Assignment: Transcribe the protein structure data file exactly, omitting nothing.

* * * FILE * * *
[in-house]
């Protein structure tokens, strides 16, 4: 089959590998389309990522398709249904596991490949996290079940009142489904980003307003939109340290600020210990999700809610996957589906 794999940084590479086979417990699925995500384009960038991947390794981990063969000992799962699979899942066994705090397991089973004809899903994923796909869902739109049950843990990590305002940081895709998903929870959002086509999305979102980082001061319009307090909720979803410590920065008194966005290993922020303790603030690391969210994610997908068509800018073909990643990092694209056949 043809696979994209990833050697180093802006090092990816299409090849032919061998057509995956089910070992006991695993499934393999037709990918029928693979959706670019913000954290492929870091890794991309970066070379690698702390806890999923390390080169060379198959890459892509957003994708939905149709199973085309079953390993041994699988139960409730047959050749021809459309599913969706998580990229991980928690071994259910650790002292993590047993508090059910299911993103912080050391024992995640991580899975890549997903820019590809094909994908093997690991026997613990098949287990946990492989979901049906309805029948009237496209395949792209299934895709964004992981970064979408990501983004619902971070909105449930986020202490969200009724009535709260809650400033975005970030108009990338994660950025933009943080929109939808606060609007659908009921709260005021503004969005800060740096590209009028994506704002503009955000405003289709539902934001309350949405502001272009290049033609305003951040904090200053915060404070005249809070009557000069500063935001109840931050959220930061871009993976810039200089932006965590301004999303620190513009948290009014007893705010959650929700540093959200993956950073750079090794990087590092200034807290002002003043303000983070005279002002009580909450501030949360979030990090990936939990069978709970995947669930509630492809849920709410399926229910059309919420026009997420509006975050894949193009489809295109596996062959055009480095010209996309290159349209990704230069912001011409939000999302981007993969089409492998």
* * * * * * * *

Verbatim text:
[in-house]
């Protein structure tokens, strides 16, 4: 089959590998389309990522398709249904596991490949996290079940009142489904980003307003939109340290600020210990999700809610996957589906 794999940084590479086979417990699925995500384009960038991947390794981990063969000992799962699979899942066994705090397991089973004809899903994923796909869902739109049950843990990590305002940081895709998903929870959002086509999305979102980082001061319009307090909720979803410590920065008194966005290993922020303790603030690391969210994610997908068509800018073909990643990092694209056949 043809696979994209990833050697180093802006090092990816299409090849032919061998057509995956089910070992006991695993499934393999037709990918029928693979959706670019913000954290492929870091890794991309970066070379690698702390806890999923390390080169060379198959890459892509957003994708939905149709199973085309079953390993041994699988139960409730047959050749021809459309599913969706998580990229991980928690071994259910650790002292993590047993508090059910299911993103912080050391024992995640991580899975890549997903820019590809094909994908093997690991026997613990098949287990946990492989979901049906309805029948009237496209395949792209299934895709964004992981970064979408990501983004619902971070909105449930986020202490969200009724009535709260809650400033975005970030108009990338994660950025933009943080929109939808606060609007659908009921709260005021503004969005800060740096590209009028994506704002503009955000405003289709539902934001309350949405502001272009290049033609305003951040904090200053915060404070005249809070009557000069500063935001109840931050959220930061871009993976810039200089932006965590301004999303620190513009948290009014007893705010959650929700540093959200993956950073750079090794990087590092200034807290002002003043303000983070005279002002009580909450501030949360979030990090990936939990069978709970995947669930509630492809849920709410399926229910059309919420026009997420509006975050894949193009489809295109596996062959055009480095010209996309290159349209990704230069912001011409939000999302981007993969089409492998």